The three showrooms will be on view and open to the public, free of charge from through January 31, 2015 during regular business hours in the Gift Galleries department of the famed luxury retailer located in Copley Place.  The three custom-designed rooms are each inspired by a royal residence – the Balmoral Estate in Scotland, Versailles in France, and the Winter Palace in Russia.  Each master designer – Gerald Pomeroy, Eric Roseff and Paula Daher – will mentor a junior member of their team to create the showroom – fully engaging their young partners in their design process.
Every item featured in the rooms may be purchased. During the course of the showcase’s run, the designers will host special events to speak to the design process.  The showcase culminates in January 2015, National Mentor Month, when the Over My Shoulder Foundation and Cumar Marble & Granite Fabricators will feature a mentoring recognition event open to the public and held on-site at Neiman Marcus Boston.

Wednesday, October 08, 2014

Big Congrats to the New England Design Hall of Fame 2014 Inductees

Shown above: Christina Oliver, Susan Stacy, Dinyar Wadia, Rosemary Porto, Tref LaFleche, Douglas Dick

Huge congrats to the 2014 inductees to the New England Design Hall of Fame. This award was created to honor the work of professionals who have made a significant imprint on residential design in New England. Their body of work represents the pinnacle of design, and their impact often goes well beyond design projects. These people are mentors, advocates, and trailblazers in their respective fields.

Douglas Dick and Treffle LaFleche, principals, LDa Architecture Interiors, Cambridge, Massachusetts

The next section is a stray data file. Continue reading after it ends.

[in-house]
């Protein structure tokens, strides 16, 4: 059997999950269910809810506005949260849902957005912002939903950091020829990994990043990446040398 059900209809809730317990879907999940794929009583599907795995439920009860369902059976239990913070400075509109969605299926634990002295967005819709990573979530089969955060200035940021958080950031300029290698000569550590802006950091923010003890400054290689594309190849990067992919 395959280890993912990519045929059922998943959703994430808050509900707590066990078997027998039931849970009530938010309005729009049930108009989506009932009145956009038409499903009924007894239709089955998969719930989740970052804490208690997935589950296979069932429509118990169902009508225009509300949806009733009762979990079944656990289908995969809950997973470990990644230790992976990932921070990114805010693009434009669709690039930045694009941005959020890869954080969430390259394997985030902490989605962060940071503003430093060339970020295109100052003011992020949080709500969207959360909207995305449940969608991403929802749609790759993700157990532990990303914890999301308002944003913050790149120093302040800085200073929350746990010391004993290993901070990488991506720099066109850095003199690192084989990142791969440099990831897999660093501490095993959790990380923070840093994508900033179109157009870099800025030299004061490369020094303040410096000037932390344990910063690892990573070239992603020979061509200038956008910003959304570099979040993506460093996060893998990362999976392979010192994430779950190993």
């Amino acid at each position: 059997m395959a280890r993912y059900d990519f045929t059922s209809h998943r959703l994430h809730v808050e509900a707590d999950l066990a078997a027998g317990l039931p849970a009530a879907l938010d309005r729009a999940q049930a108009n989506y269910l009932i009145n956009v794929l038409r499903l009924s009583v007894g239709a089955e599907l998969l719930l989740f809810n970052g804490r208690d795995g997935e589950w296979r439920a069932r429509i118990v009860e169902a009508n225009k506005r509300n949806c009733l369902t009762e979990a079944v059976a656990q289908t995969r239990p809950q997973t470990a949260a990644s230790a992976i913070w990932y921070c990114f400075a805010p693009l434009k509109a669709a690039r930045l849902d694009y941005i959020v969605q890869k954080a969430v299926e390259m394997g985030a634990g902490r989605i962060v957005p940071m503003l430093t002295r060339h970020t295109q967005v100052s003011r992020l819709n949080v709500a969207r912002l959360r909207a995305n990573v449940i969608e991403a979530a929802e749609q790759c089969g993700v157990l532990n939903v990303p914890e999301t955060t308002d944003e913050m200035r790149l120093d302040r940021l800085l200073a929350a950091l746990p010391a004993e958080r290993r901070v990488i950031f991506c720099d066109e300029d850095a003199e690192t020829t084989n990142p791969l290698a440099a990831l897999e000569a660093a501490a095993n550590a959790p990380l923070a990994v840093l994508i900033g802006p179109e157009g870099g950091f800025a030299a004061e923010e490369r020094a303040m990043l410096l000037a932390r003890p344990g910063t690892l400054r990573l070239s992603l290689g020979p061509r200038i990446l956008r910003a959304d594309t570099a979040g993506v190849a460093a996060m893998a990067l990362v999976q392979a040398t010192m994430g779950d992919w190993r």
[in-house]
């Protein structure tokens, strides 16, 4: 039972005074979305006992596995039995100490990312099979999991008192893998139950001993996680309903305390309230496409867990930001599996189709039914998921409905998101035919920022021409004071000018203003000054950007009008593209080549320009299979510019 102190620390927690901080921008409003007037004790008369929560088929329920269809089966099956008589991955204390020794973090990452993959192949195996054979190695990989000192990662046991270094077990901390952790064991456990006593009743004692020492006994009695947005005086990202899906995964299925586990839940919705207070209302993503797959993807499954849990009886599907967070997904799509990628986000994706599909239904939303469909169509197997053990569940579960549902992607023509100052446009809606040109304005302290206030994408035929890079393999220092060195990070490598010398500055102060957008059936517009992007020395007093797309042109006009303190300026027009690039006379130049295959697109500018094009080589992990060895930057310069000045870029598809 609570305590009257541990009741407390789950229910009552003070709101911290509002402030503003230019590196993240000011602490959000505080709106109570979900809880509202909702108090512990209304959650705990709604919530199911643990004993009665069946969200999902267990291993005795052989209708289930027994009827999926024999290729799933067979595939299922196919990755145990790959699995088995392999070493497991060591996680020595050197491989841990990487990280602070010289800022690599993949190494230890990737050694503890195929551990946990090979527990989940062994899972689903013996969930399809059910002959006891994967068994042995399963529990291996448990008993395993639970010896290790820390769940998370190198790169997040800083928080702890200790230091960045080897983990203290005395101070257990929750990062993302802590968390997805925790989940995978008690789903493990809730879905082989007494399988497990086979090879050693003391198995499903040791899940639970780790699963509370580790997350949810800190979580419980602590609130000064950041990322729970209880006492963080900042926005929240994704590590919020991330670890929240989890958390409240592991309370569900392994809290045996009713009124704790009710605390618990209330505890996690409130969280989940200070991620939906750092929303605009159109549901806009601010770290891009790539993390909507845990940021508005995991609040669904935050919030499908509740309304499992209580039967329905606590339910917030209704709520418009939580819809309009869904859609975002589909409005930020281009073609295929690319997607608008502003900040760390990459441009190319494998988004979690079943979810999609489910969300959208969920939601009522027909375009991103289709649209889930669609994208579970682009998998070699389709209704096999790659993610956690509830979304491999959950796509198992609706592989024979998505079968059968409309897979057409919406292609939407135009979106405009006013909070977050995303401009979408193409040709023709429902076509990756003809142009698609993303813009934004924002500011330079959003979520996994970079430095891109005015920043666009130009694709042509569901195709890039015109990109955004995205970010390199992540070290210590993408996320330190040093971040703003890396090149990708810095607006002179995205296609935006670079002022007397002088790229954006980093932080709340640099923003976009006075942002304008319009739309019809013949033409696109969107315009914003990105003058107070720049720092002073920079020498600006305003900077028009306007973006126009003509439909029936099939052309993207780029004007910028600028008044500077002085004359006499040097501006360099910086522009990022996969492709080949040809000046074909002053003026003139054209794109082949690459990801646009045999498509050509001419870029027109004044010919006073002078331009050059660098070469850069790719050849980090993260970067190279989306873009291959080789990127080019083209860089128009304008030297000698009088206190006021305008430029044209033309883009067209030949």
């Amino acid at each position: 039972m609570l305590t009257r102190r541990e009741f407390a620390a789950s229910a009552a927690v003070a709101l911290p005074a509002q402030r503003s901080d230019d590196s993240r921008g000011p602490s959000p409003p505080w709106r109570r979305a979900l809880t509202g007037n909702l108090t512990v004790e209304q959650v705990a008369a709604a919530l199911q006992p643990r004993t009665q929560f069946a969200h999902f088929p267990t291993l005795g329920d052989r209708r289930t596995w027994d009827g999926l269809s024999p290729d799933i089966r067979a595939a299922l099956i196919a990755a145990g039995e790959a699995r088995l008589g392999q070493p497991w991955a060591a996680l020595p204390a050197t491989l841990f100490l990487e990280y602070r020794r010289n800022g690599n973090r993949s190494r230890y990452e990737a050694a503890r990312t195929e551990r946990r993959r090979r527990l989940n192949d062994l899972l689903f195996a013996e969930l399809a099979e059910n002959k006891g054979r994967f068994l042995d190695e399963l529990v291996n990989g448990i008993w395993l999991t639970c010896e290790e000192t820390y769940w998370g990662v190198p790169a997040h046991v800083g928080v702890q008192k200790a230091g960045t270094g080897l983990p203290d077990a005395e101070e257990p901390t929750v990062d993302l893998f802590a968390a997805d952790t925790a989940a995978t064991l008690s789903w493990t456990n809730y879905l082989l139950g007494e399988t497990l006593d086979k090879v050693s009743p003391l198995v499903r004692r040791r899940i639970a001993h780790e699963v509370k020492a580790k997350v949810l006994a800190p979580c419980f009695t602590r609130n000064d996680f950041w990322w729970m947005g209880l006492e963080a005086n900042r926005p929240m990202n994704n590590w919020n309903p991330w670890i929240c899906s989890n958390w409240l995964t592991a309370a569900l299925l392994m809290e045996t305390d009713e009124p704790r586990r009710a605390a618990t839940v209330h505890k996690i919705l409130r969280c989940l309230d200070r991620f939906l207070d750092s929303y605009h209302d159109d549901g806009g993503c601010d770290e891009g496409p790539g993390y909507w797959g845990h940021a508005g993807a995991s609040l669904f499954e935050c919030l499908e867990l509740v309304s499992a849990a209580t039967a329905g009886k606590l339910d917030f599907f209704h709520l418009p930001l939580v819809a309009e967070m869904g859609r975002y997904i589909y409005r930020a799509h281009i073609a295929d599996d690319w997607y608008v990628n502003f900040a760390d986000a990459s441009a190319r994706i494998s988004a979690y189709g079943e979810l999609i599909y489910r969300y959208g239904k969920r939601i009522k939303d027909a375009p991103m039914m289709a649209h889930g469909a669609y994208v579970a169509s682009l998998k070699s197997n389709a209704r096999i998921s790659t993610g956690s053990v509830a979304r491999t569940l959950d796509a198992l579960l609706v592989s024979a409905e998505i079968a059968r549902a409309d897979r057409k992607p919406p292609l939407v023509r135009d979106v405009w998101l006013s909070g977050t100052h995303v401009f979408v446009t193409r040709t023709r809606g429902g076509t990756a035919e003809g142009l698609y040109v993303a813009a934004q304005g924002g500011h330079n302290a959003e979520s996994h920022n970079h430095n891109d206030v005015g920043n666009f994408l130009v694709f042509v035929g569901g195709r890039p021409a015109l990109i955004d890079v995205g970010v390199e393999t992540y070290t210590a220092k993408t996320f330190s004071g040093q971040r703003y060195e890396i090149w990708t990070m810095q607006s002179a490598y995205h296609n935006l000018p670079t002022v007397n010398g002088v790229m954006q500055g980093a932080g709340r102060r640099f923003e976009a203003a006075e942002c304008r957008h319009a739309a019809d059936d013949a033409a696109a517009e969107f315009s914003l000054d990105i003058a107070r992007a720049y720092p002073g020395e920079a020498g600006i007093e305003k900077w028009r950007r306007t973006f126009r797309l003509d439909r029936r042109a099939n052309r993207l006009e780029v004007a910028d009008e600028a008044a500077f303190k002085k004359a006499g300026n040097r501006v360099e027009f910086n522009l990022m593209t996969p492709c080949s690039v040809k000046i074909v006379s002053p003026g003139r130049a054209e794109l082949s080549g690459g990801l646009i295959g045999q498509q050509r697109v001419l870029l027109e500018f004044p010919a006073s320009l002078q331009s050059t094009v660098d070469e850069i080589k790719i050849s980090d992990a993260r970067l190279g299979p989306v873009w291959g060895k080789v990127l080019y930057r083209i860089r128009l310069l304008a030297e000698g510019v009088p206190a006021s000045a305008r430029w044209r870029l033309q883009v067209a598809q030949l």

Dinyar Wadia, Wadia Associates, New Canaan, Connecticut

Jim Gauthier and Susan Stacy, Gauthier-Stacy, Boston, Massachusetts

Christina Oliver, Oliver Interiors, Newton, Massachusetts


Rosemary Porto, Poggenpohl Boston, Massachusetts

The honorees will be celebrated at an awards ceremony at the State Room in Boston on Wednesday, November 5. Tickets can purchased on the New England Home website.

Monday, October 06, 2014

Moody Blues

I don't like blue rooms. I really don't. Except when I do. (Isn't that always the way?)

Axel Vervoordt

source unknown

Source unknown

Hackett Holland

possibly Kettner's restaurant in London

Source unknown

McAlpine Booth & Ferrier Interiors

McAlpine Booth & Ferrier Interiors

Except for the Kettner's restaurant image, what all these spaces have in common is a beautiful source of light. I think that the deep tones of the rooms really highlight the windows and spills of light that come in through the windows and doors. Without that balance, such deep dark spaces might tend to become a little depressing. But these - gorgeous!

Monday, September 29, 2014

Silver Screen Surroundings: Outlander, S1E8, Both Sides Now

"I've looked at love from both sides now..." as the song goes. This weeks 8th episode of Outlander marked the "mid-season finale" of Season 1, which won't return until April with eight more episodes covering Book 1 (also called Outlander) of the now eight book series. Starz has already announced their commitment to Season 2 (though I've heard they've only committed to twelve episodes). Season 2 will cover the second book in the series. There was a great hue and cry in the fandom when it was announced we'd be waiting until April 2015 for the remainder of Season 1. It does seem a long wait and it would have made more sense (to me at least) if they had simply said it was Season 1 and Season 2 versus a split season. But that's how hit cable programs roll these days. Mad Men did it and we're waiting nearly a year for the 2nd half of the final season.